Tryon Wickersham, associate professor of animal nutrition at Texas A&M University, spoke recently at the Oklahoma State University Beef Conference about beef’s job title of protein upcycler. (Journal photo by Lacey Newlin.)

Wickersham says, on average, it takes 770 pounds of corn to get a beef animal ready for slaughter. Corn is the primary source of human edible protein, or HEP, we feed and the main competition for food sources between cattle and humans. HEP does not necessarily mean tasty protein, but it is protein a person could consume. For example, grass is a source of non-HEP. Soybean meal, though we would not want to consume it, is a great source of HEP. Some people challenge agriculture for raising corn-fed cattle and believe we should be feeding all that corn to humans.

“If we didn’t feed corn to cattle, we wouldn’t compete with humans for that much food,” he said. “To justify corn-fed beef, we have to be able to say it is a better use of corn to feed it to cattle instead of children.”

He says children are used in his model because they have high amino acid requirements and they grow rapidly. The 770 pounds of corn we normally feed to one beef animal would meet the indispensable amino acid requirements of three children, according to Wickersham. Indispensable amino acids must be consumed in a diet to meet your protein requirements. If a child does not consume them, growth will be stunted.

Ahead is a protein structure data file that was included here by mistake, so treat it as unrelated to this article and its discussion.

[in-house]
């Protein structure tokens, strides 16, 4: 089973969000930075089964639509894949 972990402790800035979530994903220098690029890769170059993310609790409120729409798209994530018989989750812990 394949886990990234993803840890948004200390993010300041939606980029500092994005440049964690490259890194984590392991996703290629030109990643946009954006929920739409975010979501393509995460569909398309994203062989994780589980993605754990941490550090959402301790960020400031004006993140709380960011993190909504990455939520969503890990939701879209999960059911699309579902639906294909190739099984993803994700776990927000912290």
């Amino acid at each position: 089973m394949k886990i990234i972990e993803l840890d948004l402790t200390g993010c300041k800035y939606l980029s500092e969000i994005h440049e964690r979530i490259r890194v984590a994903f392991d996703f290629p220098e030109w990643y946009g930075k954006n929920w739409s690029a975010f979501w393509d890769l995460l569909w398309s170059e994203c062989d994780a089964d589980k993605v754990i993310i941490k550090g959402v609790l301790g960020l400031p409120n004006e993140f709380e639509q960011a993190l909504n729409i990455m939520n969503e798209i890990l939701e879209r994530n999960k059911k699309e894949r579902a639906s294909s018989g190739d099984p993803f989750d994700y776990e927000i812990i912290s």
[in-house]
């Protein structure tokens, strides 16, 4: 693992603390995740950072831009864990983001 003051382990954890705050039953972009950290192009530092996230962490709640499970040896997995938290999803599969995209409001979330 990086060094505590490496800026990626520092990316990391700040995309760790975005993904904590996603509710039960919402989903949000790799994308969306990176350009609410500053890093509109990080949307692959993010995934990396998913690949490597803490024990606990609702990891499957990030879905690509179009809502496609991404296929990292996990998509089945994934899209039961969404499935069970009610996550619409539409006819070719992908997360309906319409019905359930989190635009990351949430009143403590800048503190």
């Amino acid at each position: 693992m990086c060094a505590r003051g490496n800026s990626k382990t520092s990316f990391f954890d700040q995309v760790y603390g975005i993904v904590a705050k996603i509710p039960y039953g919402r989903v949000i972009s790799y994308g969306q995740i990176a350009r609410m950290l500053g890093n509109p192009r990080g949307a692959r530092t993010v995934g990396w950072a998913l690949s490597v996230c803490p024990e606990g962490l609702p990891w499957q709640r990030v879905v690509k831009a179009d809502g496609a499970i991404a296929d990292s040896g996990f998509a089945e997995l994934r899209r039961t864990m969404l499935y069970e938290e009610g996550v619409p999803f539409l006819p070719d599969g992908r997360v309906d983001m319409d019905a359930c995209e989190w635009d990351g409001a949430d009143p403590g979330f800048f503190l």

“We don’t think a lot about stunting in the United States, but it’s a real problem in the world,” Wickersham said. “The world is not deficient in calories, it’s deficient in protein and other micro-nutrients and beef happens to be a really good source of those things. If you want to be a vegetarian in the United States you can, and you can meet your requirements and not be deficient, but not everyone is in the United States.”

Wickersham says corn is also high in calories, so those children would have to consume a lot more calories to meet their amino acid needs. In fact, it would be essentially impossible for a child to eat enough corn to meet their requirements.

On the other hand, if we feed the corn to cattle, through the value of protein upcycling we could feed 17 children and easily meet their protein requirements by feeding that one beef animal the 770 pounds of corn. Furthermore, ruminants can utilize sources of biomass that other meat-producing animals, such as fish, pigs and chickens, cannot.